Delta decoding

fast-protocol

#1

Hello expert,

i am confused by the following snippet mentioned in FAST specification for dealing with delta decoding.

“The size of the integer required for the delta may be larger than the specified size for the field type. For example, if a field of type uInt32 has the base 4294967295 and the new value is 17 an int64 is required to represent the delta -4294967278. However, this does not affect how the delta appears in the stream.”

in order to decode a signed integer people has to know what type of integer it is, int32 or int64. but above paragraph means even field is int32, people has to use int64 to decode the delta part. in this case how to manage to know what type of signed integer is used in delta decoding?

please advise

thanks & regards
Fengwei


#2

I’m trying to remember this from some time ago but I think with stop bit encoding you don’t know how many bytes of integer data you may have, so you have to use an int64 even if the data type is an int32. IIRC, in the case of a delta for an int64 you could even have 9 bytes of integer spread over 11 bytes of protocol.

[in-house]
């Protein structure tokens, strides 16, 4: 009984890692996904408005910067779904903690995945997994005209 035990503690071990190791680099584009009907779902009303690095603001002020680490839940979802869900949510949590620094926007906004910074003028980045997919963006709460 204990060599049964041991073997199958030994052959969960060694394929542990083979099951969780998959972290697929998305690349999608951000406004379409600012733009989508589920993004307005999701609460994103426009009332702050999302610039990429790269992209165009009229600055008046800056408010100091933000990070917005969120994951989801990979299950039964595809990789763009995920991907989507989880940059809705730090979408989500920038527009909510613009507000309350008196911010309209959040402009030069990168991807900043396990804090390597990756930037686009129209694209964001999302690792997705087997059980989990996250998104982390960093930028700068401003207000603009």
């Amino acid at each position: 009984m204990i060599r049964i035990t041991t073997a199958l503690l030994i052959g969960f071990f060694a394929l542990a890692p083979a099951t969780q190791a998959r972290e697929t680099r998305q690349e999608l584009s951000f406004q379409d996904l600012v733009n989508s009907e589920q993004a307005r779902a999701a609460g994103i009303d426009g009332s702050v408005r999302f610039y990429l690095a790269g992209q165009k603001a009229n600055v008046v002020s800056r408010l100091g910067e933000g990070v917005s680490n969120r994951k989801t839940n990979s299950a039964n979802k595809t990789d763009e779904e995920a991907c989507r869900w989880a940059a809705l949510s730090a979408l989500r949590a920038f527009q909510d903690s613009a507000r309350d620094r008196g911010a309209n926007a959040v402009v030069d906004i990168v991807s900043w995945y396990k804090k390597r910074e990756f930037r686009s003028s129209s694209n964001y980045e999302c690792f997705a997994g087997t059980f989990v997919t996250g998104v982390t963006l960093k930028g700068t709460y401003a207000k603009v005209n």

Once you have the value though, you need to do sign extension assuming the value is signed as it can be in the case with unsigned deltas.

In practice at my organisation we can’t handle this scenario and assume that the delta will be 8 bytes or less. This is not such a huge hole - the idea of a delta is that the difference between values is small, thus saving bits when encoding.


#3

It’s quite simple. Just math.

The type of the field is int32, with values in the range ~ [-2e9, 2e9]. If the previous value was -2e9, and the new value is 2e9, then the delta must be 4e9 which does not fit into an int32. The other extreme value is -4e9. So, you need an additional bit to represent these values and since there is no int33, the next data type at hand is int64.

Same goes for int64 or uInt64, where the delta does not fit in an int64 in the extreme cases.